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Live Review: JV & Palf curate a Sydney-centric remix package of their debut EP

11 November 2018 | 1:32 pm | Kyle Fensom

On the remixed companion to their debut EP, Wren, Sydney duo JV & Palf pay homage to their hometown's underground electronic scene.

JV & PALF is the Sydney-based collaborative project of COREY FUREY as JV (who you might recognise from his other project as PLANTLIFE) and MAX PALFREY as Palf (who also records under ILJUSWIFMO). Earlier this year, the pair shared their debut EP, Wren, a collection of minimal, darkly atmospheric club music. And now they've also come through with a strictly Sydney remix EP that enlists the likes of CASSIUS SELECT, newcomer SPLITCH and SETWUN reviving his old LETABRUTHAKNOW moniker.

According to the duo, “the theme for this remix package was exploring Sydney’s diverse musical underground. We love this city and wanted to showcase three producers who have inspired us”. And the EP does just that, traversing the emergent club sounds of the city, from UK-rave inspired breakbeats to percussive, tribal re-workings, proving that there is life yet in Sydney’s underground.

New kid on the block Splitch is the most unfamiliar name here, but that doesn’t prevent him from dropping the EP’s most bracing - and radical - remix on his reinterpretation of the opening track, ‘JBNT’. After some buildup, the remix blows the original apart by bursting into a stomach-churning flurry of UK breakbeats and warped basslines that’s dizzying in its relentless energy and perfectly nostalgic in its ‘90s rave overtones. You know that Boiler Room video of two British ravers from the ‘90s being interviewed that comes up on your Facebook feed every now and then? Listening to this remix feels like how I imagine those guys felt.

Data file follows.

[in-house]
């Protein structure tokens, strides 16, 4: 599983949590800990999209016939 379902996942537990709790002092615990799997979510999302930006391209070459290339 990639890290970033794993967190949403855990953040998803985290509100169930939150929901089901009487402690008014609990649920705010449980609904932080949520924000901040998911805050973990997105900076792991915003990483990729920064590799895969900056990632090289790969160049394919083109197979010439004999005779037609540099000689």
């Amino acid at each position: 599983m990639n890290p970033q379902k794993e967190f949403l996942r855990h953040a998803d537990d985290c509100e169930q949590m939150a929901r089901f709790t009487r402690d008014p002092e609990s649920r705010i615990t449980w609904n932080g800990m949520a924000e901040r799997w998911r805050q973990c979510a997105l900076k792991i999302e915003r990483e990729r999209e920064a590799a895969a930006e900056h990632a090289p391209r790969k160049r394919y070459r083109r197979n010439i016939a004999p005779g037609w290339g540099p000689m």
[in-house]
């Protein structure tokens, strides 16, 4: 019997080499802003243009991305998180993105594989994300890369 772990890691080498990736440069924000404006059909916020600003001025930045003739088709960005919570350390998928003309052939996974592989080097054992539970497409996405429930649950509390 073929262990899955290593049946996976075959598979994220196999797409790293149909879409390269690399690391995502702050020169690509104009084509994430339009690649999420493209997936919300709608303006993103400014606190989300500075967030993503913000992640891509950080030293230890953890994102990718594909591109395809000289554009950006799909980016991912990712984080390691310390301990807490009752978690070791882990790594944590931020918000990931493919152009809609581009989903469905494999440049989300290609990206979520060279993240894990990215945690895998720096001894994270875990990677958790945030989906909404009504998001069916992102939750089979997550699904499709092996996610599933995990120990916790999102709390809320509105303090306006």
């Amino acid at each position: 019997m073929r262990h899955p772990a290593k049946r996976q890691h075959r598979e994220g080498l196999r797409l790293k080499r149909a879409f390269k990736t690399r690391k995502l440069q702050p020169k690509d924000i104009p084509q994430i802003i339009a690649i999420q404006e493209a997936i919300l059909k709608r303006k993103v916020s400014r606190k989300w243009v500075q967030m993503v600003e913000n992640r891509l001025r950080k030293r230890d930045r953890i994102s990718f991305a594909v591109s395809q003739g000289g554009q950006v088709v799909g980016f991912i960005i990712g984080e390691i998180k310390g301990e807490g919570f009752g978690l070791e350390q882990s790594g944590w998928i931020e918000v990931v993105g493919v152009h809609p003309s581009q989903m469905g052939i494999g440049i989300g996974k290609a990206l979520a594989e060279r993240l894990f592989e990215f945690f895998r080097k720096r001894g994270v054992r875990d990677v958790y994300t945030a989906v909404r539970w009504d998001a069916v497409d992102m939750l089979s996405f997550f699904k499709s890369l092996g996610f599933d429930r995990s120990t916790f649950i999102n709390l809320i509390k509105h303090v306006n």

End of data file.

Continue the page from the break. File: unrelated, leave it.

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Meanwhile, Cassius Select delivers a stuttering, shuffling remix of ‘Don’t Stop’, bringing the somewhat submerged beat of the original into fuller focus with chopped vocal samples and percussion that falls all over the mix. It constantly threatens to break through and reach a climax, but instead plateaus at a level of low, shuddering intensity.

Under his Letabruthaknow guise, Setwun dials up the tropical undertones felt in closing track ‘Gully’, taking the original from a dank, overheated underground carpark somewhere in Sydney’s Inner West to a humid equatorial rainforest, reworking the track with a choir of bird calls, rolling, tribal-influenced percussion and a gradually crescendo-ing build.

With their Wren EP, JV & Palf established themselves as names-to-watch in Sydney’s underground electronic scene. With the companion remix EP, they’ve proved themselves equally adept curators of the city’s sounds.

IMAGE: Supplied